Saturday, November 10, 2012

Happy Birthday, Neil Gaiman

Neverwhere was the first thing by Neil Gaiman I ever read. I was in high school I think. It came into the house via one of the massive raids my Dad did on the library for anything science fiction or fantasy related. I picked it out because it looked interesting and loved every minutes of it. The world building, the amazing creativity of it, just blew me away. I read Good Omens and Sandman not long after that and for me Neil became an author to watch. I loved Coraline and Wolves in the Walls particularly because they could be read by younger audiences but were in no way dumbed down or less scary because of it. Anansi Boys came out while I was in college, and The Graveyard Book while I was struggling to learn how to not be in college.

The man my sister ended up marrying gave me a copy of Fragile Things for Christmas one year. To this day it lives in my backpack for those times when I'm in waiting rooms or airports and just need something good to re-read.

Over the last year I have been getting caught up on reading through Neil Gaiman's blog starting at the beginning with the American Gods tour and working my way up to the present. I find it incredibly soothing to, as I begin to publish my own work, read about his dogs, bees and what he's cooked for breakfast lately.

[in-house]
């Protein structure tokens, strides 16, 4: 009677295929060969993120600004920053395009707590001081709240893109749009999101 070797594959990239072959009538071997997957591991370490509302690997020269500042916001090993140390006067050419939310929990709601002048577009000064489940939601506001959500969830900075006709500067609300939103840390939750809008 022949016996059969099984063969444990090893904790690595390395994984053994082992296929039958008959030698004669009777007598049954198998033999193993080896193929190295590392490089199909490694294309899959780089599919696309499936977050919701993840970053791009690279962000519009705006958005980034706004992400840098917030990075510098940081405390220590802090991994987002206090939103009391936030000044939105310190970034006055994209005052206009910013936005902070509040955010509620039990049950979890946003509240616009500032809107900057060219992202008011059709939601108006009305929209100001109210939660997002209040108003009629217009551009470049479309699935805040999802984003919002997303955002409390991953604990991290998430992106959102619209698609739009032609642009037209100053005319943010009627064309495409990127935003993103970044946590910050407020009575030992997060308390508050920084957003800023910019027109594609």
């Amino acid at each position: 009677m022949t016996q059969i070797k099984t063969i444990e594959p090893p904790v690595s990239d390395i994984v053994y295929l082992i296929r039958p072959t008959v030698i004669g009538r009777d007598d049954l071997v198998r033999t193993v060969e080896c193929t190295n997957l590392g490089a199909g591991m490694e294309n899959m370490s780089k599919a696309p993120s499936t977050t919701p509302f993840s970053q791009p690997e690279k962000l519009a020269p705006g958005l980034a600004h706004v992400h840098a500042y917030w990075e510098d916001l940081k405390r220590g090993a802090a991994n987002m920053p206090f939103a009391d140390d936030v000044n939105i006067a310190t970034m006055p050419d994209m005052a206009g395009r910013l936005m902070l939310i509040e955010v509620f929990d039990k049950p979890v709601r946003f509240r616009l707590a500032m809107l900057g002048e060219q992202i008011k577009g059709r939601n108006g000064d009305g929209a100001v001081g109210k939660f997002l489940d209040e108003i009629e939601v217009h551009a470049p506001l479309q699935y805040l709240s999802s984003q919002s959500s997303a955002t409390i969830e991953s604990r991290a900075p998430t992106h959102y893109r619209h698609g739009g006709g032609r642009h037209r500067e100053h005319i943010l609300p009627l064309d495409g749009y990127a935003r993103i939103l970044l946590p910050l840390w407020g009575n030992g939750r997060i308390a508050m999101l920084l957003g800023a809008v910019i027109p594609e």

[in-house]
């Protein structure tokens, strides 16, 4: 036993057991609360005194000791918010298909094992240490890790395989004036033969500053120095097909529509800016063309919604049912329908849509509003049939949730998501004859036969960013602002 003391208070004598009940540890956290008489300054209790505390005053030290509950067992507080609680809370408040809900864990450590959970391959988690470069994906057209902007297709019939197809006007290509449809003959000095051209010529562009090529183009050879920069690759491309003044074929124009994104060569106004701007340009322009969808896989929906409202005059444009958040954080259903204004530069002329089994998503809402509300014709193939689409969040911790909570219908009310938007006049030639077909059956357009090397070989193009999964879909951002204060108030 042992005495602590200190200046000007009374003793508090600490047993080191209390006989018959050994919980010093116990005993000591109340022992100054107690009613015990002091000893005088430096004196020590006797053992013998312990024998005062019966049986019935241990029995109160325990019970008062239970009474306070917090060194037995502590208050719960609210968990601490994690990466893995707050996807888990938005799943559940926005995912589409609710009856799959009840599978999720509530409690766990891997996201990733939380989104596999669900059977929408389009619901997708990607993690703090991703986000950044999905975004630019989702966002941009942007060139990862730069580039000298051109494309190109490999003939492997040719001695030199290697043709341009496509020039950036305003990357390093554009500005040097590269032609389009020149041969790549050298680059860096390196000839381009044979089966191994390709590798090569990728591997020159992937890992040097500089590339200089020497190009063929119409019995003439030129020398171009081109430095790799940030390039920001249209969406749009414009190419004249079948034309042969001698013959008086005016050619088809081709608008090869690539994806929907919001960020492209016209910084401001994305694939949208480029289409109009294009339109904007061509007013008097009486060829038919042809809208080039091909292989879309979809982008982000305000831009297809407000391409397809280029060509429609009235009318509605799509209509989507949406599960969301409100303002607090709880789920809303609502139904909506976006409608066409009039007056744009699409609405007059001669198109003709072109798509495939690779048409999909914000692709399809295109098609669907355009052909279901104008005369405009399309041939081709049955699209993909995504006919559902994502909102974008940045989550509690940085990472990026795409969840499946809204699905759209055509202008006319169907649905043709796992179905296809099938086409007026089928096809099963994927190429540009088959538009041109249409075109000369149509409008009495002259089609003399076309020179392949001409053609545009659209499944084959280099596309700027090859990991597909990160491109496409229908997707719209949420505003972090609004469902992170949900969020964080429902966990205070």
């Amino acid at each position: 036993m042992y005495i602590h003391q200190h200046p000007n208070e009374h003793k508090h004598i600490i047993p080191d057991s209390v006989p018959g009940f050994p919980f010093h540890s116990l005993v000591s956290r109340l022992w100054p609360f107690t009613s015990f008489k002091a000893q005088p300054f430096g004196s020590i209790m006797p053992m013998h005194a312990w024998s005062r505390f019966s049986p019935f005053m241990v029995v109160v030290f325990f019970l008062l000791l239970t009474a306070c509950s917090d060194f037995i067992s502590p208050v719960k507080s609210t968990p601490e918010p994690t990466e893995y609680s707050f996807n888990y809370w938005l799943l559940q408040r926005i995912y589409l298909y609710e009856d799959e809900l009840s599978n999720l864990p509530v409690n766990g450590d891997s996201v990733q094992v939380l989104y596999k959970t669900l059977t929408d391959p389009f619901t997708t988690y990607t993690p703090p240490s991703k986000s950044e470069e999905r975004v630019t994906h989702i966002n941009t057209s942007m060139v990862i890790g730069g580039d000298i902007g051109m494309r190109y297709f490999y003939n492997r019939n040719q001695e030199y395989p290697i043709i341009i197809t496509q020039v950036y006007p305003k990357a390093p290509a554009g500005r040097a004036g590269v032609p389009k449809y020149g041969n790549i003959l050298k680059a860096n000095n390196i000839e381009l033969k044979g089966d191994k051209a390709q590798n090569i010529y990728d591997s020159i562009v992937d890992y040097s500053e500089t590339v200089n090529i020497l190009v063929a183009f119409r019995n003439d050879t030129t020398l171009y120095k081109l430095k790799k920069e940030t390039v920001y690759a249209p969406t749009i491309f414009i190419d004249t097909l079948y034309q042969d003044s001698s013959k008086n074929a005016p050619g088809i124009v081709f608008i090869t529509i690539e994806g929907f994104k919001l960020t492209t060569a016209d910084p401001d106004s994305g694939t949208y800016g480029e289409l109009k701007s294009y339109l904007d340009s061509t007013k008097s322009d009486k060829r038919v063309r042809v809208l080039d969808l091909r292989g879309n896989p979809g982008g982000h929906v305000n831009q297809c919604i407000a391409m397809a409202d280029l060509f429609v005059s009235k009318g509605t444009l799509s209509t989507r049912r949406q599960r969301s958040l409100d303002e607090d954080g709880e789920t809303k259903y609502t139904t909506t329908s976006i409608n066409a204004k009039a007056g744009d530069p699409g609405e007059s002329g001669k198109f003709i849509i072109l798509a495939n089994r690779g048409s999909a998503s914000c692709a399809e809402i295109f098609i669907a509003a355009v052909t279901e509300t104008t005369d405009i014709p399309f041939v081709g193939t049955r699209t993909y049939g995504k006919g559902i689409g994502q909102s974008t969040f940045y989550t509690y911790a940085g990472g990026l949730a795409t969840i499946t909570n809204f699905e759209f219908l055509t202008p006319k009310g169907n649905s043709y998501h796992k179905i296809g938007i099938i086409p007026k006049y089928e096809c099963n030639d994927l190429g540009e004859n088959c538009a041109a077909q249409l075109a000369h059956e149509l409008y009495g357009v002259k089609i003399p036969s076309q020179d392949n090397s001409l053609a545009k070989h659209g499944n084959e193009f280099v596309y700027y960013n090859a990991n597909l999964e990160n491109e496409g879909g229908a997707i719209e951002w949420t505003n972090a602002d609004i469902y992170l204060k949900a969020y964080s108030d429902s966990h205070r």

I think for me, like for so many, Neil Gaiman is definitely one of the writers I aspire to be like. Not because I want to write his books because I don't, I want to write mine, or because of the money and fame he's achieved through writing but because of the large amount of creativity I see reflected in his work.  I want my stories to speak of raw creativity, even if it is in an unpolished and messy way sometimes (especially in a messy way sometimes). I always want to be the author who can write stories that are blatant homages to Sherlock Holmes or the Cthulhu Mythos and have that be okay. I want to be a good enough author to craft it in such a way where it is close enough to the original source for people know immediately that's what you're doing but not so close it feels stale. 

Most of all though I want to be the kind of person who does what I love and what makes me happy everyday, and be able to survive that way. 
So here's to many more years of doing what makes you happy Neil Gaiman, whatever that might be, and inspiring me to do the same.

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